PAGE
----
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Monday, May 2, 2011

"This is literature?"

Some of the books the girls had me read to them inspired me to ask the same question. Of course, I don't have the sweet accent of Gru. I am hoping that someday my Rosetta Stone Russian practice will enable me to at least pretend to have a sweet accent.
Where was I?

Right. Children's literature.

If you've seen Despicable Me--as I did just a few days ago--you may recall that the beauty of the scene where Gru reads isn't the excellence of the writing. Rather, it's the way the simple story speaks directly to him. The books which make up Sonlight's homeschool curriculum are often similarly moving (and, I think, much better from a literary perspective). My dad frequently got emotional while reading one of the Read-Alouds to us before bed. Really great literature is the kind that moves us, even if the language is simple.

What books have you recently read to your children which have impacted you?

 ~Luke Holzmann
Filmmaker, Writer, Empty Nester

P.S. If you're looking to develop a sweet accent, or you have the more mundane goal of learning a foreign language, Rosetta Stone is on sale right now. Like: Crazy-low prices. Get your Rosetta Stone program at a huge discount today!


Catherine said...

Before we discovered Sonlight, we did Five In A Row with our daughter (now almost 16 - she was 4 at the time). We still read some of those books, even though they are "picture books" and our youngest is now 13! Grandfather's Journey, The Rag Coat, Lentil, Papa Picolo were all amazing books! And we've read several of the Sonlight readers multiple times because they are so good - Mr. Popper's Penguins, The Westing Game, The 21 Balloons. And there are tons more that there's not enough room to list!!

Karen Joy said...

I think I blubbered the most over Elizabeth Yates' Mountain Born in Core 1. Eloise Jarvis McGraw's Moccasin Trail in Core 4. Irene Hunt's Across Five Aprils." There have also been a number of books (like And the Word Came With Power and In Search of the Source) that, while no one would hold them as literary gems for the quality of the writing, were still extremely moving, just in the story they told, and the spiritual impact of them.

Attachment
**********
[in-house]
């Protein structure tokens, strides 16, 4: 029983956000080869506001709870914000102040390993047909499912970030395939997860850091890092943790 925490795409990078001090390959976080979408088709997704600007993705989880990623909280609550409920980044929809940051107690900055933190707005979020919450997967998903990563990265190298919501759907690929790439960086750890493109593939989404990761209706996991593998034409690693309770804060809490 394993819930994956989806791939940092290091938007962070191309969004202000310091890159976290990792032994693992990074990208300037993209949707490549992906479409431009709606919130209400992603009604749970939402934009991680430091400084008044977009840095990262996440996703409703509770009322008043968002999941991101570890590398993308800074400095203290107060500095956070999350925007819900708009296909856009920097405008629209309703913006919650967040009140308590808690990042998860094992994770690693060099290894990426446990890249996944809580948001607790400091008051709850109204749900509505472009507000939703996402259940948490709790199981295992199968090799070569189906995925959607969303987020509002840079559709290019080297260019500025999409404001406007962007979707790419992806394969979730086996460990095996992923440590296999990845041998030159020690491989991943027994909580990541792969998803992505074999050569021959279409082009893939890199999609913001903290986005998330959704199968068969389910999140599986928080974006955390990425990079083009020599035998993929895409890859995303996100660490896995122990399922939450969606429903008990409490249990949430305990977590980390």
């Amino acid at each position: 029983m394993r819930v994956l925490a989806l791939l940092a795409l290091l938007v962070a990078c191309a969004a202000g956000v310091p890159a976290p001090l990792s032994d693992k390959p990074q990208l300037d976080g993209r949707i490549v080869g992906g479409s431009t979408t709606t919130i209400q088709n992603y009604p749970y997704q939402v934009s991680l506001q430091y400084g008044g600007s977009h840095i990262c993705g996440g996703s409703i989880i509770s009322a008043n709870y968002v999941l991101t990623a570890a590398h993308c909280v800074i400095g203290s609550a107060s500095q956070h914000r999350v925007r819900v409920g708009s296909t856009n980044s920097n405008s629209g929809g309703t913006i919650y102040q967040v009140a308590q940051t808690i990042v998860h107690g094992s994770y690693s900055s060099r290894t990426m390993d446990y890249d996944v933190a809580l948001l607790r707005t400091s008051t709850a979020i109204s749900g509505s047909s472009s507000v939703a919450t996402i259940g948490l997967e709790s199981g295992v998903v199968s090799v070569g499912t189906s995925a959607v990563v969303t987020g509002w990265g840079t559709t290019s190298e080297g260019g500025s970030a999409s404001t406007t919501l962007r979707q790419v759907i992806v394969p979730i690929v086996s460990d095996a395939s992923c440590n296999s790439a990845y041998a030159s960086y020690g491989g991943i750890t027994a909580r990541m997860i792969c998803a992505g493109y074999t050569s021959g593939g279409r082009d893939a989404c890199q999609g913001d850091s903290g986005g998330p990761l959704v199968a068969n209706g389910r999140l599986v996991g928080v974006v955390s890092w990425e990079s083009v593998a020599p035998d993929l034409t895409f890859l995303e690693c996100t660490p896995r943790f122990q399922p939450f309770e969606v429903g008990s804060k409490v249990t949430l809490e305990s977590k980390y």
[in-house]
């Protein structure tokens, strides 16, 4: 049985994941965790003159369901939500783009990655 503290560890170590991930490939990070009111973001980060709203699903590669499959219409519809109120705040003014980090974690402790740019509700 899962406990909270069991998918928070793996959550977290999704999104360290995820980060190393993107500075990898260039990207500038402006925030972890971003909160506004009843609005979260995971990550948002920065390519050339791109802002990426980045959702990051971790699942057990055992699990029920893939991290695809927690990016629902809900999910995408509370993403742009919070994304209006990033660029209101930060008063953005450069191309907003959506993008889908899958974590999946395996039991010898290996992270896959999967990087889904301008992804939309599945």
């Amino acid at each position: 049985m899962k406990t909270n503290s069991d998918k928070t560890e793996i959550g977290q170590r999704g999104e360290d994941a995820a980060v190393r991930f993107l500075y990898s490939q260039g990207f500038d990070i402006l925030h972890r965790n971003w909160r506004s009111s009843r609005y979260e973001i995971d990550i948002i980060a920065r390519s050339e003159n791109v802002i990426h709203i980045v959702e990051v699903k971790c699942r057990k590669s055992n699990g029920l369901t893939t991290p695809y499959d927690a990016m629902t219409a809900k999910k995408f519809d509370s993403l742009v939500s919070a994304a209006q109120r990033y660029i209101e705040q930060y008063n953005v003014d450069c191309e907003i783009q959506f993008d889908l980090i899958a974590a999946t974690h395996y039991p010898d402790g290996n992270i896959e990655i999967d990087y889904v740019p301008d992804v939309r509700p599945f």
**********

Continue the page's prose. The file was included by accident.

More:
Seashells Mommy said...

I appreciate your post and the way you write in such a conversational way. I can relate. I assumed it would be stuffy and too professional too curriculum driven. You know what you make when you assume! *lol* I’m a college graduate and a mom of two precious little girls. I still enjoy the simple things in life. I'm new to homeschool. My daughter is advanced and it is because of her love for learning - not because of some fancy curriculum and multiple events going on in her life. She loves to read and loves to learn. I'm not ashamed to admit, I still learn life lessons from my daughters' books and for me - that's fancy enough. For some adults big terminology makes them feel smarter and above those around them. For me, I like to be able to relate. You've sold me on your relatable program and your blog. I’m looking at your catalog now. Thank you.

Luke Holzmann said...

Catherine, there are a few picture books I still enjoy looking at <smile>.

Some great titles there, Karen. Good stuff!

Thanks, Seashells! May your daughter continue to find joy in learning. And, you're absolutely right: There is so much we can learn along with our children <smile>. Thanks for reading and checking out Sonlight.



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Luke Holzmann
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